More than 900 flaws were repaired in the two weeks after Coverity, which makes, announced of 32 open-source projects. As a result, some of the software is now entirely bug free, Coverity said in a statement on Monday.
"My impression is that the open-source community is producing software defect patches at an extremely fast rate," Ben Chelf, the chief technology officer at Coverity, said in the statement.
Developers swiftly fixed flaws in their code after the bugs were identified in a U.S. government-sponsored effort to secure open-source software.
|Open-source project|| Defect count |
| Defect count |
The open-source bug hunt is part of a three-year "Open Source Hardening Project," dedicated to helping make such software as secure as possible. In January, the U.S. Department of Homeland Securityto Stanford University, Coverity and Symantec to find vulnerabilities in open-source projects.
In its initial analysis on March 6, Coverity scanned more than 17.5 million lines of code from 32 open-source projects. On average, 0.434 bugs per 1,000 lines of code were found, the company said at the time.
More than 200 developers registered for access to the online defect database in the week after the first results were published. Since then, programmers for the Samba, Amanda and XMMS projects eliminated all the defects that the initial analysis detected, Coverity said Monday.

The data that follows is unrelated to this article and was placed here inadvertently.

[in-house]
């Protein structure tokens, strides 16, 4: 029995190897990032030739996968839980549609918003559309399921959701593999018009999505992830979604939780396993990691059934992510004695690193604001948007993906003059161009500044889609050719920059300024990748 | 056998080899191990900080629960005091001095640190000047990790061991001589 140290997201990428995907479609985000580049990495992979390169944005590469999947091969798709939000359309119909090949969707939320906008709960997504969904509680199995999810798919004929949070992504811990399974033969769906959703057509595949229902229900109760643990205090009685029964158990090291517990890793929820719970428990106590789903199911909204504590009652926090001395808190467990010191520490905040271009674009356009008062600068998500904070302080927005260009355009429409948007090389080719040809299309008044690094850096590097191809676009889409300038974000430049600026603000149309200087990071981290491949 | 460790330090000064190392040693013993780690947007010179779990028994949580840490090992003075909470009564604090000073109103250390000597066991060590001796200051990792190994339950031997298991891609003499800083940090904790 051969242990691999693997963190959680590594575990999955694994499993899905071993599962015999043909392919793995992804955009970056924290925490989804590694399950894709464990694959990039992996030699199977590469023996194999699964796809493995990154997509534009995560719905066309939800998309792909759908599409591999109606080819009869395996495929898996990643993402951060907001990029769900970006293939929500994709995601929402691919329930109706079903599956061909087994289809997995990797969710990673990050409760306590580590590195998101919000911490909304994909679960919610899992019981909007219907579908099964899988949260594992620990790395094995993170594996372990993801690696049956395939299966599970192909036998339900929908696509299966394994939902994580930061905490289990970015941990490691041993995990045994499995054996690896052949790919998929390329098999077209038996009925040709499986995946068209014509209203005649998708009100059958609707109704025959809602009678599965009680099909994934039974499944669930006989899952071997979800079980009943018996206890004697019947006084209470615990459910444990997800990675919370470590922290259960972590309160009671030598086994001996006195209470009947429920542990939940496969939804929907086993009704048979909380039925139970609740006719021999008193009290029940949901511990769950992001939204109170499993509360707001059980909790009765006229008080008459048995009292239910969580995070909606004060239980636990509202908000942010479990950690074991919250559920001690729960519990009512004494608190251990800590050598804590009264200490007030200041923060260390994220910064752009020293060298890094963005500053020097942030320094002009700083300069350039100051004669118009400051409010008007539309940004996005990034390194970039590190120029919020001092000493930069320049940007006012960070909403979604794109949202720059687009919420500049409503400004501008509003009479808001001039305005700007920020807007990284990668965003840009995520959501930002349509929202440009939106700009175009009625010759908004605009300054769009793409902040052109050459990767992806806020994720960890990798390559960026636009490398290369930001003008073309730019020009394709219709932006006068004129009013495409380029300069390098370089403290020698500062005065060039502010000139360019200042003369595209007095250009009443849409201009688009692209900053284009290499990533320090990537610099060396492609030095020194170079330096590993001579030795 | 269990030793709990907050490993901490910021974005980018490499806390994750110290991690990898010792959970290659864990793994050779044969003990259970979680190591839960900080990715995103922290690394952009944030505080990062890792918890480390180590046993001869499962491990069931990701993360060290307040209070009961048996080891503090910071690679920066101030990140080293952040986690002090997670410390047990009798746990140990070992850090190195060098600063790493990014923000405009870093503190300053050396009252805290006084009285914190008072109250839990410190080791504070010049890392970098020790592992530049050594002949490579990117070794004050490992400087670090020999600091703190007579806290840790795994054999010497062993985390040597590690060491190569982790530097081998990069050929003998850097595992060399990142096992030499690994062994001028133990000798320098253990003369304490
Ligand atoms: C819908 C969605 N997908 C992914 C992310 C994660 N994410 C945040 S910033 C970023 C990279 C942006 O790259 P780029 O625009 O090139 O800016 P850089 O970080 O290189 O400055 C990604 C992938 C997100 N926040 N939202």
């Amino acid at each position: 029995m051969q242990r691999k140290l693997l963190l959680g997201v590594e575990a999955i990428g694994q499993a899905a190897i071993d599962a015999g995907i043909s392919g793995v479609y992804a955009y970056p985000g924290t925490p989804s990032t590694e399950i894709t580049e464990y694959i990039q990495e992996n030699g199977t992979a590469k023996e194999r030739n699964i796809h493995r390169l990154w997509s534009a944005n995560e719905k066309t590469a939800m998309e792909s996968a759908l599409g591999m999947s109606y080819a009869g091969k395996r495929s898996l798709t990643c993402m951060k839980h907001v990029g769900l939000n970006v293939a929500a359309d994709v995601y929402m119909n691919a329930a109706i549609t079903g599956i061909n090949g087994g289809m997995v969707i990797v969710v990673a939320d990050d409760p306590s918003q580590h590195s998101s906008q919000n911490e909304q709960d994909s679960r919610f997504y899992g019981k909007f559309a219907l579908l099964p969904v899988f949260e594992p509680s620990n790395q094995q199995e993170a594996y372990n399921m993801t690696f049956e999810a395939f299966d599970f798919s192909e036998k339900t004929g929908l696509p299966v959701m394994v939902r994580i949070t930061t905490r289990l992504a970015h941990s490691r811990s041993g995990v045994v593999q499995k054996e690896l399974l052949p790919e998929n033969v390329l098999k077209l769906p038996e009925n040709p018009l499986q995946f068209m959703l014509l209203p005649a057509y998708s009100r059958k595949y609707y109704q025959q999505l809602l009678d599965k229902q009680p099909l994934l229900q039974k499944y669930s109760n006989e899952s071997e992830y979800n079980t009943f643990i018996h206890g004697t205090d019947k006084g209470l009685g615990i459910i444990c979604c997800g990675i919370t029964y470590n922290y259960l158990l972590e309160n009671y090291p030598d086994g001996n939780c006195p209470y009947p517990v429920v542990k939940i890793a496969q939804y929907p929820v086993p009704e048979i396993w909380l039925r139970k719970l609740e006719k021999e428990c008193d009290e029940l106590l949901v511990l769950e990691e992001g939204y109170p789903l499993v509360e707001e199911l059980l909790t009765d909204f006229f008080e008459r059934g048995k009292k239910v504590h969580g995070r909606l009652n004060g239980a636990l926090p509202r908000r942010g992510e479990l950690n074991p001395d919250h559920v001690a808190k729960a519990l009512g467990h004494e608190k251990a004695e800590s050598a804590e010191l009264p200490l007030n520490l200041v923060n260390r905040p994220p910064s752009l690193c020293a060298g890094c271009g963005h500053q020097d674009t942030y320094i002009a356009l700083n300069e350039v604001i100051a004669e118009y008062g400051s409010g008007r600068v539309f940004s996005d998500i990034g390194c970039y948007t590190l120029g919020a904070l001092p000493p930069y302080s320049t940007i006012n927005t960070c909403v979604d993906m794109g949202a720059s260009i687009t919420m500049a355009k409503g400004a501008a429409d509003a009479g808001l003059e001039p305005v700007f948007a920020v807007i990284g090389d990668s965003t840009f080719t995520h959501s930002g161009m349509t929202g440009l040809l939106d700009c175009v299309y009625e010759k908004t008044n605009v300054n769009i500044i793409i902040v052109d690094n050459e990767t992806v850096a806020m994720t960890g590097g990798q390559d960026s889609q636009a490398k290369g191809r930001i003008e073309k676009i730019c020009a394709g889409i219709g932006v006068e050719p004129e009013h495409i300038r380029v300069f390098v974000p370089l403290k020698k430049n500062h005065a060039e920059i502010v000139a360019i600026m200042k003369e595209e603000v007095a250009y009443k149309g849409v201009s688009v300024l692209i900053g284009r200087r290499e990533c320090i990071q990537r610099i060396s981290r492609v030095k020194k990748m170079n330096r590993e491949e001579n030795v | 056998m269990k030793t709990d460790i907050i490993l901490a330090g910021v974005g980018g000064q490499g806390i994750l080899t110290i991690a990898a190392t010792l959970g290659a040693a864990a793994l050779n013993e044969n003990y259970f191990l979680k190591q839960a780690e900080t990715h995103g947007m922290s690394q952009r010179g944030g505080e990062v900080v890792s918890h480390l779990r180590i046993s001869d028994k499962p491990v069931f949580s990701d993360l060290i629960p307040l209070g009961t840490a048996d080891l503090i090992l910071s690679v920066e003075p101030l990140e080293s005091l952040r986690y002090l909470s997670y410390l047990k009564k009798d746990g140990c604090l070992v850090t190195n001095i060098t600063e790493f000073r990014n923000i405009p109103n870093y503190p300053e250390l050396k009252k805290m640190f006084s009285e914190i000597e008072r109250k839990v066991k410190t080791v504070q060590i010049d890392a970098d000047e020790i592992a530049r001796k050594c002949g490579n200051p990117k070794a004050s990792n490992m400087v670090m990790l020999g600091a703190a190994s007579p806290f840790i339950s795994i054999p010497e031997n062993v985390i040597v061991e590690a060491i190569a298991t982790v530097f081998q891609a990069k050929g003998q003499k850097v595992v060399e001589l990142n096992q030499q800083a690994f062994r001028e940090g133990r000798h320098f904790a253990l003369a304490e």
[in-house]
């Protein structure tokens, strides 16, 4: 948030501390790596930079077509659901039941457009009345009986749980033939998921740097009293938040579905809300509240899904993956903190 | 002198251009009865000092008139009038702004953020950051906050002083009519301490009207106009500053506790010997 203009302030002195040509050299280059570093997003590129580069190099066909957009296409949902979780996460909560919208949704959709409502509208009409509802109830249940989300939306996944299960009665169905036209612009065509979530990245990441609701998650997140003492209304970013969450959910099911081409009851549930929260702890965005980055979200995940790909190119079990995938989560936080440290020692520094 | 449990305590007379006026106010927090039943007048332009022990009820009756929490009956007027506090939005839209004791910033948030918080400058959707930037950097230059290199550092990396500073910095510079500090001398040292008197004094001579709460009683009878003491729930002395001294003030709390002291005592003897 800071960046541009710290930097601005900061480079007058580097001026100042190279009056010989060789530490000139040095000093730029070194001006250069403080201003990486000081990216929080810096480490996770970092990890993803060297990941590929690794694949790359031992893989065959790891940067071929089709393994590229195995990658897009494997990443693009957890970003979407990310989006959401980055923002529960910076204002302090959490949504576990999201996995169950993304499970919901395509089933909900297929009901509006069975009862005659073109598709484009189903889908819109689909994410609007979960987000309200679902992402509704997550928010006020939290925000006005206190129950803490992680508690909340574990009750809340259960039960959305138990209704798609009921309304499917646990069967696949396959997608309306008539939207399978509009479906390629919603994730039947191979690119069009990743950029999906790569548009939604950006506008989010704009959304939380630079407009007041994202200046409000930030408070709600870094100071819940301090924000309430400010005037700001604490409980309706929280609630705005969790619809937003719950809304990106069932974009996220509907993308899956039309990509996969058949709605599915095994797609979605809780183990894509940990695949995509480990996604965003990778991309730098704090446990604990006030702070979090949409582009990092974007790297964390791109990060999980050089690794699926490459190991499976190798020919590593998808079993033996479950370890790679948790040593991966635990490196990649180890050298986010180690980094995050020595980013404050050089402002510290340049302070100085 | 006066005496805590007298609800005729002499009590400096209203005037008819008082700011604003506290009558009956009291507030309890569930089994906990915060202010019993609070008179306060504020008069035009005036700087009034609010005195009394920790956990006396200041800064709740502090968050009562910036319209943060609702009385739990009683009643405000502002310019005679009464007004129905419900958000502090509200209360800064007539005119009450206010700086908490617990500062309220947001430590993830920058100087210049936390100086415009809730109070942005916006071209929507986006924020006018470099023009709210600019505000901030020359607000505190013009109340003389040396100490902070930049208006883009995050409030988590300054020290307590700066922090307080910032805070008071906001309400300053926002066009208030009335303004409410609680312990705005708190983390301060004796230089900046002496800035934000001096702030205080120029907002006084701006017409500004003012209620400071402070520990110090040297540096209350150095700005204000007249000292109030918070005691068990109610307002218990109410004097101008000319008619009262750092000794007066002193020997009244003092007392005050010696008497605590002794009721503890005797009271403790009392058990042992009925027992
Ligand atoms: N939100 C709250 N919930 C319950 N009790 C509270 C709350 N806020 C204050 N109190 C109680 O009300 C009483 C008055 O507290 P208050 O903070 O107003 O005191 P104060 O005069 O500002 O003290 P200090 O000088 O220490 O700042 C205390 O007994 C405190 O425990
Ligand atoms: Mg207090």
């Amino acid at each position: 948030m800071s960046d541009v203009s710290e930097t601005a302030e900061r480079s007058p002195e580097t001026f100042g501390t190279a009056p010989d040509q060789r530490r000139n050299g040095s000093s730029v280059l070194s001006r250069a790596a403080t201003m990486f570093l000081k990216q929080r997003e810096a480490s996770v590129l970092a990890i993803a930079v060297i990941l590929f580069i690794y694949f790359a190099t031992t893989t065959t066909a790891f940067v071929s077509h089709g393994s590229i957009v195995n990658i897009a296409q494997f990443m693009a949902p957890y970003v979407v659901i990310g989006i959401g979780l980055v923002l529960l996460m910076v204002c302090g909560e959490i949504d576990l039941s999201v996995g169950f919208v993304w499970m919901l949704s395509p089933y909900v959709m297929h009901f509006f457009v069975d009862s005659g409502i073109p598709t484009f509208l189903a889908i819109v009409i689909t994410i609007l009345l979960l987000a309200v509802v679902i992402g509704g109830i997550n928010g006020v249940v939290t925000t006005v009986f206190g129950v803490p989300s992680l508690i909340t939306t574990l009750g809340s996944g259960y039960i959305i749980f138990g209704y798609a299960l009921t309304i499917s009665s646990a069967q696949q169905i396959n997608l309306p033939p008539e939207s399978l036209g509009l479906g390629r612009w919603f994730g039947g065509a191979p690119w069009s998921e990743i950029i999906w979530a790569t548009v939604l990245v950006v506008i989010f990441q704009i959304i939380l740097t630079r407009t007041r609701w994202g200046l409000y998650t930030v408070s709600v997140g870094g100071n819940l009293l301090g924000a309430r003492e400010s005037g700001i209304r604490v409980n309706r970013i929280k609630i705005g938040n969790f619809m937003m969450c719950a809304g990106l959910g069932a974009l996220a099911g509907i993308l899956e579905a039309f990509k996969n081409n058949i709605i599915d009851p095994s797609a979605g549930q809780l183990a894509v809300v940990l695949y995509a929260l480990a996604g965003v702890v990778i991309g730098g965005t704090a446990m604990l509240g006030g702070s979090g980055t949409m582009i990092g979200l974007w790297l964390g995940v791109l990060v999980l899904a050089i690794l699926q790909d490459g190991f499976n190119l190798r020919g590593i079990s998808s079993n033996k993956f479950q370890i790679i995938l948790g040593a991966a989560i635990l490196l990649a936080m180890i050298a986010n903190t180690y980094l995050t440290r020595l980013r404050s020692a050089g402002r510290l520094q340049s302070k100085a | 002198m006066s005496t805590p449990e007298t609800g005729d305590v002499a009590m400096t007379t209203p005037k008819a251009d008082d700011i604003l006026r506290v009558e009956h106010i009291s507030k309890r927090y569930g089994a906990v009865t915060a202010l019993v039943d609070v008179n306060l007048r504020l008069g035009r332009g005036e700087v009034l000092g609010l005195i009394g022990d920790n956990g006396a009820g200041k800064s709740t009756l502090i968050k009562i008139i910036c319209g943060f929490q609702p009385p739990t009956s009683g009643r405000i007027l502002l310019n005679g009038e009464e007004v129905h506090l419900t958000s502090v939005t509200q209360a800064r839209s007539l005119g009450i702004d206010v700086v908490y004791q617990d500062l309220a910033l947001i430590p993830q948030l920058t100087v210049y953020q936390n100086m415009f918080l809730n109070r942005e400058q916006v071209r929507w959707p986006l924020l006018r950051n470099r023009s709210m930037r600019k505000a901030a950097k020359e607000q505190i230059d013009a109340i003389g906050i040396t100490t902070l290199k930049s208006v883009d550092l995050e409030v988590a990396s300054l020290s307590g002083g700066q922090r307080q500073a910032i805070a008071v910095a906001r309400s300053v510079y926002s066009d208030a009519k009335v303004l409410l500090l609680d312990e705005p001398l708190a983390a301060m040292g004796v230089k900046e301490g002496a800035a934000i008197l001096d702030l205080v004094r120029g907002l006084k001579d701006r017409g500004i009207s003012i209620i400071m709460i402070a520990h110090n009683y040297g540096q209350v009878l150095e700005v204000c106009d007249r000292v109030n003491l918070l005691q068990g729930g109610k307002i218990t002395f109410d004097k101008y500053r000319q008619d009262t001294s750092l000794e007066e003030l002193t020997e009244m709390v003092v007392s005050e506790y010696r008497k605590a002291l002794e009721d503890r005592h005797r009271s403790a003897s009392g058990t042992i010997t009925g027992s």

Samba, a popular open-source project used to connect Linux and Microsoft Windows networks, showed the fastest developer response, Coverity said. The number of flaws was reduced from 216 to 18 in one week and to zero in two weeks.
Amanda, a backup tool, was the worst performer in Coverity's first analysis. It had the highest number of bugs per 1,000 lines of code, with a bug density of 1.237. The Amanda developers fixed 108 defects in a couple of weeks, according to Coverity.
XMMS, an audio player, had the lowest bug density, with 0.051 defects per 1,000 lines of code. A total of six holes have now been fixed, Coverity said.
As part of the government-funded effort, Stanford and Coverity have built a system that does daily scans of the code contributed to popular open-source projects. The resulting database of bugs is accessible to developers, so they can get the details they need to fix the flaws, Coverity said.